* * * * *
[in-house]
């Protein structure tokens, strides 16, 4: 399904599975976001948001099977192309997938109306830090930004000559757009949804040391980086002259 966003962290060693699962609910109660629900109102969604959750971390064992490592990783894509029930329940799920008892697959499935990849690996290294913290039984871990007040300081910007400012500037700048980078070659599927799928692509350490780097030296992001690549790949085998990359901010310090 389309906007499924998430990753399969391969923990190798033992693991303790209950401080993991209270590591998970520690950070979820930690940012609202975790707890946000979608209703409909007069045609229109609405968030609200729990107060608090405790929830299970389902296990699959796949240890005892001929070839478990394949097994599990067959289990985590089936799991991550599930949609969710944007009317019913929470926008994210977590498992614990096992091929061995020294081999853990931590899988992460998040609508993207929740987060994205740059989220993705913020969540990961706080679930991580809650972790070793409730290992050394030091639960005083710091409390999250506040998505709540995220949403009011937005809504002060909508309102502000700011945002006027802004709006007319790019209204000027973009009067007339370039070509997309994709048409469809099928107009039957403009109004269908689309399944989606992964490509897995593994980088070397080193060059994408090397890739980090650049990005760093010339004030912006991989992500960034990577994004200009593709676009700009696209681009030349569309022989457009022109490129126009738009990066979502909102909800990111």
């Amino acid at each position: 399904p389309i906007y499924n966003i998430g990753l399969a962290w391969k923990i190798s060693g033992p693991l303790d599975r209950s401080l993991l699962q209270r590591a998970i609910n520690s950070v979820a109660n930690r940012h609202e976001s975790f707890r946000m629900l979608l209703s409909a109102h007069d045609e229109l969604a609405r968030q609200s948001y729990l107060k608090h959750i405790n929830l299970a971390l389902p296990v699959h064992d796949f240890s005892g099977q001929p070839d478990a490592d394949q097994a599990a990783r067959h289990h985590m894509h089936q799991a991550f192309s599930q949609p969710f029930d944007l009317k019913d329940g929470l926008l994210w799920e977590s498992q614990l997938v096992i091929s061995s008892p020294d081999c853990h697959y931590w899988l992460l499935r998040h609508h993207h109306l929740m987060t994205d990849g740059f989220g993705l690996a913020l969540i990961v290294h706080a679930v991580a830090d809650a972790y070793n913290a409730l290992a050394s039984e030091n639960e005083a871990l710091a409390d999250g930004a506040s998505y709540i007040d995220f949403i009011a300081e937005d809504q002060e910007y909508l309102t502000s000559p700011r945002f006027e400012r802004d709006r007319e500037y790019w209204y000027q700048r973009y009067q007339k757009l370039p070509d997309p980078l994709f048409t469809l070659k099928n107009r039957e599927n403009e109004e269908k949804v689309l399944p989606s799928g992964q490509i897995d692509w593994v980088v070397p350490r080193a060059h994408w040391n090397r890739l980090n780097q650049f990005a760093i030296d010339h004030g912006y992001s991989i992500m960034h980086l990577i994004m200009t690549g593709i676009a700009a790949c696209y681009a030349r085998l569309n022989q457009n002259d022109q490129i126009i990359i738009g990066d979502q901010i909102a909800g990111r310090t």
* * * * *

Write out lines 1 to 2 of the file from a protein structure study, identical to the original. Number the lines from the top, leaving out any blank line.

[in-house]
């Protein structure tokens, strides 16, 4: 399904599975976001948001099977192309997938109306830090930004000559757009949804040391980086002259 966003962290060693699962609910109660629900109102969604959750971390064992490592990783894509029930329940799920008892697959499935990849690996290294913290039984871990007040300081910007400012500037700048980078070659599927799928692509350490780097030296992001690549790949085998990359901010310090 389309906007499924998430990753399969391969923990190798033992693991303790209950401080993991209270590591998970520690950070979820930690940012609202975790707890946000979608209703409909007069045609229109609405968030609200729990107060608090405790929830299970389902296990699959796949240890005892001929070839478990394949097994599990067959289990985590089936799991991550599930949609969710944007009317019913929470926008994210977590498992614990096992091929061995020294081999853990931590899988992460998040609508993207929740987060994205740059989220993705913020969540990961706080679930991580809650972790070793409730290992050394030091639960005083710091409390999250506040998505709540995220949403009011937005809504002060909508309102502000700011945002006027802004709006007319790019209204000027973009009067007339370039070509997309994709048409469809099928107009039957403009109004269908689309399944989606992964490509897995593994980088070397080193060059994408090397890739980090650049990005760093010339004030912006991989992500960034990577994004200009593709676009700009696209681009030349569309022989457009022109490129126009738009990066979502909102909800990111």